Ijalas’ situation is a reflection of the condition of the rural people in Pantaron village. The conversion of their rice, corn and coconut farms into banana plantation rendered them helpless in providing the basic needs of their families. The contract-growing program has intensified the feudal exploitation of the farmers and farm workers. Today, majority of the people in Pantaron village are working as agricultural workers in banana plantations.

How Yoshida Farms and NEH-Philippines came to Pantaron village

In 1992, the owners of 50 hectares of land in Pantaron, agreed to sell 48 hectares of land to Yoshida Farms and Trading Corporation (Yoshida Farms). During its early operations, Yoshida Farms planted taro (Colocasia esculenta) from Japan, which is used for cakes and chocolates. Later, Yoshida Farms planted taro and palay alternately every year until 2005 when the corporation started planting Latondan, a variety of banana. In 2006, it started planting Cavendish banana on 10 hectares as a pilot area. Later, Yoshida Farms planted it on all 48 hectares of land.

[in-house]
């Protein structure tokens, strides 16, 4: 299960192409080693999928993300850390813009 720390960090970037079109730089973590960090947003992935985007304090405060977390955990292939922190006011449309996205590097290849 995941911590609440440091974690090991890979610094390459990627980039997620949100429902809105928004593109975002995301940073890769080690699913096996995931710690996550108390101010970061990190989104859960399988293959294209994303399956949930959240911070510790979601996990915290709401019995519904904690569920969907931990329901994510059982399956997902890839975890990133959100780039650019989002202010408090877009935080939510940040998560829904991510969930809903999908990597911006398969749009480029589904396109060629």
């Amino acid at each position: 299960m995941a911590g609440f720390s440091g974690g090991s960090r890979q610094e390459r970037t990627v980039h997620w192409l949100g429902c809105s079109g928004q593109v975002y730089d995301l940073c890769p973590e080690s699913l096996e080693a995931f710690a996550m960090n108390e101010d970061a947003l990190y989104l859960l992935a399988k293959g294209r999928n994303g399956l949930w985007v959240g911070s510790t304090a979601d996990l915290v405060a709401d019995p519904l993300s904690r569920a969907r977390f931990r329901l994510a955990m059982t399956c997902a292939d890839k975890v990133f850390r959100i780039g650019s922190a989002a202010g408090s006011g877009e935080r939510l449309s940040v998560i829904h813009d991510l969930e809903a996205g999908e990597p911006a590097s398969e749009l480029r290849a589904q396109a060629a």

Meanwhile, the NEH-Philippines financed the GAPADARO (Galapin/ Parami/ Dano/ Romero) Banana Growers Multipurpose Cooperative to expand in Pantaron village in 2005. NEH also expanded as a buyer. In early 2007, GAPADARO ceased operations in Pantaron due to farm management problems. NEH worked with Gapadaro in recovering the farm and in June 2009 GAPADARO farm management was turned over to NEH at Packing House 84 (PH 84) in Pantaron. The Yoshida Farms, meanwhile, was also convinced to enter into arrangements with NEH.

Land grabbing through contract-growing